It’s arguably the world’s most creative and fashionable city, and on Friday 16th September, the world’s fashion elite will descend upon our capital for one of the biggest events in the global fashion calendar.
London Fashion Week is where established and emerging designers get to display their latest collections to superstars, magazine editors and top retail buyers and we’re delighted to have Sarah Walter, MD and founder of Style-Passport and Fashion Week regular to tell us a bit about what goes on, how we can look the part, and where we should go and be seen to pass for a real life London fashionista.
Before launching style-passport.com earlier this year, Sarah enjoyed a long and varied career in the fashion industry. She started at Vogue on the same day as legendary editor, Anna Wintour and has spent her career within the industry working in as many different areas as possible. From Fashion Director of Marie Claire, to Communications Head at New Look and Board Director at River Island, Sarah has embraced both the creative and commercial sides of fashion. And most importantly (to us!) Sarah is a passionate traveller, having visited 54 countries worldwide so far, and counting. She’s even had an extended spell in Africa running a safari business. Here’s her insider’s take on LFW…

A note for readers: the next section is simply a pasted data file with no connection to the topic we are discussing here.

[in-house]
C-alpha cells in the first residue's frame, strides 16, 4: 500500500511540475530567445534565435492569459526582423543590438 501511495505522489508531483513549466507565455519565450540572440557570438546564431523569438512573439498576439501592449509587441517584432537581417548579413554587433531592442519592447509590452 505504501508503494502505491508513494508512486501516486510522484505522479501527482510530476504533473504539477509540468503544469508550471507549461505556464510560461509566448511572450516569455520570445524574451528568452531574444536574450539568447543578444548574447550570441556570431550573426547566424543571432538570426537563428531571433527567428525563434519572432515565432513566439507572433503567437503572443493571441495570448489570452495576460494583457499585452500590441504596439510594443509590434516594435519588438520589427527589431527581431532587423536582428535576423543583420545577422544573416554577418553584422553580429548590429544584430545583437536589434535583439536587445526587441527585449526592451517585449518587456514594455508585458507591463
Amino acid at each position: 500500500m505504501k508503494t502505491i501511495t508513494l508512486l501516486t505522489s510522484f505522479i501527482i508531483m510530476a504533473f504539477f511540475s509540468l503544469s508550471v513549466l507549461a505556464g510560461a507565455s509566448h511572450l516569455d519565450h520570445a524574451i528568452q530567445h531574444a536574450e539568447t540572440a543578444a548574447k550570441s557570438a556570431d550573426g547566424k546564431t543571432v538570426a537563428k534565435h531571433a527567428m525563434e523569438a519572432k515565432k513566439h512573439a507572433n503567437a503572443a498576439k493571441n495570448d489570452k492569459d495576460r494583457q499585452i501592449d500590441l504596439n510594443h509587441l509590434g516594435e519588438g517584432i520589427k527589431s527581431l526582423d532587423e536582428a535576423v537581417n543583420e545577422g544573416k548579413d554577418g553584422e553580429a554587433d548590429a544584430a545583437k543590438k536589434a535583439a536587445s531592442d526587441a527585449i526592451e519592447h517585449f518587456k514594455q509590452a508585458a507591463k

I started going to London Fashion Week whilst studying at St Martins many years ago. I say “going”, but it was more like “desperately trying to go”. Invitations were like gold dust. You had to be famous, an editor, an important buyer with a significant budget, or look exactly like a supermodel in order to get past the clipboard Rottweilers.
But that was the point. Back then, in the Eighties and early Nineties, fashion was still a very small world, and although London was the most influential fashion hub in the world, it was extremely exclusive; you were either in or you were out. And most probably you were out.
Hub of the style world
Fashion is different these days. Indeed, London is different these days, although it is still very much the creative hub of the style world. There is probably more going on in London nowadays then there has ever been, the only difference being it is far less exclusive. The high street buzzes with excitement, Savile Row has been rejuvenated and there are pockets of creativity all over the capital, from Shoreditch to Notting Hill, from Marylebone High Street to Borough Market.
More importantly, in 2011 London is no longer the “creative hub that can’t deliver actual product”, but a bona fide player in the global marketplace. We are awash with money, and even though a lot of it comes from abroad – from Russia, from China, and from all points in between, many of which are situated in the Middle East – this is where it ends up.
On top of this, we have a restaurant culture like no other. Twenty-five years ago there were ten good restaurants, and these days there are over 200. Londoners define themselves by what they eat as much as they do by what they wear, or where they decide to go on holiday, and they expect good food and good service at reasonable prices. Twenty-five years ago you may have defined yourself by what nightclub you went to; these days it’s just as likely to be a restaurant, a cocktail bar or a café.